Danielle's talk on medical error from TEDMED.
Retail health clinics have exploded over the last 10 years, and now it seems like every other big box store, supermarket and shopping mall has its own clinic.
Diagnostic accuracy is fiendishly difficult to measure precisely. A new report suggests that nearly everyone will experience at least one diagnostic error in their lifetimes.
If I had the luxury of an hour with each patient, I would have the time to carefully sort through every diagnostic possibility. But the reality is that I, like most doctors, have five to 10 minutes to push the majority of diagnoses to the bottom of the list, come up with the most likely…
As soon as we’d finish rounds on the medical wards I’d race to pass out an Anatole Broyard essay in the nanoseconds before dispersal entropy overtook our team.
Watch the trailer for "Why Doctors Write: Finding Humanity in Medicine." When completed, the documentary will explore the growing movement to use storytelling and creativity in medicine.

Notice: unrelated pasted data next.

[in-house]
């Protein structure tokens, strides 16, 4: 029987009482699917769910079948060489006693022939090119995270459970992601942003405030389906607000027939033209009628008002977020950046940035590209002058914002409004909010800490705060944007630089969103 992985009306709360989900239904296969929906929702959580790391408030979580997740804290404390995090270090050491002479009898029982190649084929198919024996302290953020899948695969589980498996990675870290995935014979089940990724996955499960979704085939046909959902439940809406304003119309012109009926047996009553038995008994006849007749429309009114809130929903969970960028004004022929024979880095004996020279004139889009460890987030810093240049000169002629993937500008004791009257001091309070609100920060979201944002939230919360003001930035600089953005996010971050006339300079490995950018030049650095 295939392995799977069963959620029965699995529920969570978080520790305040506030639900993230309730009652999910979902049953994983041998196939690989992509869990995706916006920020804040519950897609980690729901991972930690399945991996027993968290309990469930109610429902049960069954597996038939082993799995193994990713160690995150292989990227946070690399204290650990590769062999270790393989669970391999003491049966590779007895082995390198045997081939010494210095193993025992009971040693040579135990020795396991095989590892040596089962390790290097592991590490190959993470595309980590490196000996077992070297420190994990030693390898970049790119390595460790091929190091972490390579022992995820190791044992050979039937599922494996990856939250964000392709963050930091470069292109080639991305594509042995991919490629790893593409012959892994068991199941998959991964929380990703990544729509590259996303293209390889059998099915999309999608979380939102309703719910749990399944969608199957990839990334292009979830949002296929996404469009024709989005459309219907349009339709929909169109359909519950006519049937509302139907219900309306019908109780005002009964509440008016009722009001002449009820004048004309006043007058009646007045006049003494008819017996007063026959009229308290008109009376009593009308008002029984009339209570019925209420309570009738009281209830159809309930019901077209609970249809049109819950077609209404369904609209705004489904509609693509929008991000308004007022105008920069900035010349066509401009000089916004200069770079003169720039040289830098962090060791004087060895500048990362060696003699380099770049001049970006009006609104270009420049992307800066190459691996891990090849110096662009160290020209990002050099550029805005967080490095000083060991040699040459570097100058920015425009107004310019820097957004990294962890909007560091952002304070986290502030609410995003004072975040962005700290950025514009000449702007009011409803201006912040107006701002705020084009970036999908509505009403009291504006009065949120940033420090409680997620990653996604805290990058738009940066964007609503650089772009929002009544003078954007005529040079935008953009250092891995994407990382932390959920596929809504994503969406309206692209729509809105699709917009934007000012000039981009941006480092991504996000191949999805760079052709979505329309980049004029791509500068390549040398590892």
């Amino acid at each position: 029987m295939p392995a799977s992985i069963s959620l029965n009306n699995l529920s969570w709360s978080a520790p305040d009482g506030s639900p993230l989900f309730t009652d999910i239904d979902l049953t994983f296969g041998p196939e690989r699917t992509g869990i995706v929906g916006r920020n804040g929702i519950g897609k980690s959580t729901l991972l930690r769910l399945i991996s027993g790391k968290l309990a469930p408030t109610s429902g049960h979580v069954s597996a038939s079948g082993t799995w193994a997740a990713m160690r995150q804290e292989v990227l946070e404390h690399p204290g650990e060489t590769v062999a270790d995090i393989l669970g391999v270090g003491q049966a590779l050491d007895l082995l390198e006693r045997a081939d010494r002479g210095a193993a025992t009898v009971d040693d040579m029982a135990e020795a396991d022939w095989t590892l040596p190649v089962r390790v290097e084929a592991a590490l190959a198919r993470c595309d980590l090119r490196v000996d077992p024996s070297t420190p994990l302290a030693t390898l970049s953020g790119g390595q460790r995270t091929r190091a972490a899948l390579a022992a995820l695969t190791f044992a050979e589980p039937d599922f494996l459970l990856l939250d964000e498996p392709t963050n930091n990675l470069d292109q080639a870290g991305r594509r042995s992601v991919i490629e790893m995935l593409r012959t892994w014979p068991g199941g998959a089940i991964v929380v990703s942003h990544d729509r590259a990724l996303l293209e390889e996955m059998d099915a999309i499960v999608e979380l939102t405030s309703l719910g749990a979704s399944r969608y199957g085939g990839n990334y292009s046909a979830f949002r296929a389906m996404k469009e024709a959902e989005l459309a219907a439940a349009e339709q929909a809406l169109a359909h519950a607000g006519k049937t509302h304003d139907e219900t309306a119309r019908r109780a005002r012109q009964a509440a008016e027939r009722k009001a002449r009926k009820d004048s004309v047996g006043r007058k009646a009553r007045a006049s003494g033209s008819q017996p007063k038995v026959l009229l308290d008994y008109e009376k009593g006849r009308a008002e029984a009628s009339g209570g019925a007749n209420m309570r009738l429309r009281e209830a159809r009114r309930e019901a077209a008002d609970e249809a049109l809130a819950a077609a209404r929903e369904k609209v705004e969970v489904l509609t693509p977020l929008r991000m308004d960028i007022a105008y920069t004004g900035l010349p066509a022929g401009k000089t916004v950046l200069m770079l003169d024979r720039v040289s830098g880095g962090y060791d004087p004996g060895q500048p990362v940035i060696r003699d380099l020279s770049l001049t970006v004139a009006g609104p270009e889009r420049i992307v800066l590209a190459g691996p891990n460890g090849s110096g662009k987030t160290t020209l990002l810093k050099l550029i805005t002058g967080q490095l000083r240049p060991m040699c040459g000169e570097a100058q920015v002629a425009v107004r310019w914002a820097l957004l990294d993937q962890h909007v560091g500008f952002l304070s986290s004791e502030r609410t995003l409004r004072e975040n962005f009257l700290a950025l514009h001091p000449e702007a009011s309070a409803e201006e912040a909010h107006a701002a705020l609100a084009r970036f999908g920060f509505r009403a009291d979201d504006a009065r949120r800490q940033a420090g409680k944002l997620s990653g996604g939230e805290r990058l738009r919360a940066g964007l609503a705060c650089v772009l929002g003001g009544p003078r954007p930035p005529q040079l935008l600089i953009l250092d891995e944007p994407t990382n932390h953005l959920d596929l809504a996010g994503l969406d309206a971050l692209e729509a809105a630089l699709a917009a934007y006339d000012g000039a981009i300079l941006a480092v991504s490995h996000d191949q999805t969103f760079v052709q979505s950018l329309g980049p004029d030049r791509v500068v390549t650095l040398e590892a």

Undertreating pain, we doctors are admonished, violates the basic ethical principles of medicine. On the other hand, we are lambasted for overprescribing pain medications, enabling addicts and creating an epidemic of overdose deaths. What are doctors to do?
So much of medicine is about stories—the ones we hear, the ones we tell, the ones we participate in—that it is no accident that doctors and nurses are attracted to stories.
Every patient presents a wide chasm of possibilities that could be nothing, something, or something horrible. How do we get the diagnosis right?
The editors of Generations--the Journal of the American Society on Aging--sat down with Danielle and asked her how technology is mixing with medicine. Everything from electronic medical records to home fitness monitors to how emotions can dominate even the most advanced technology.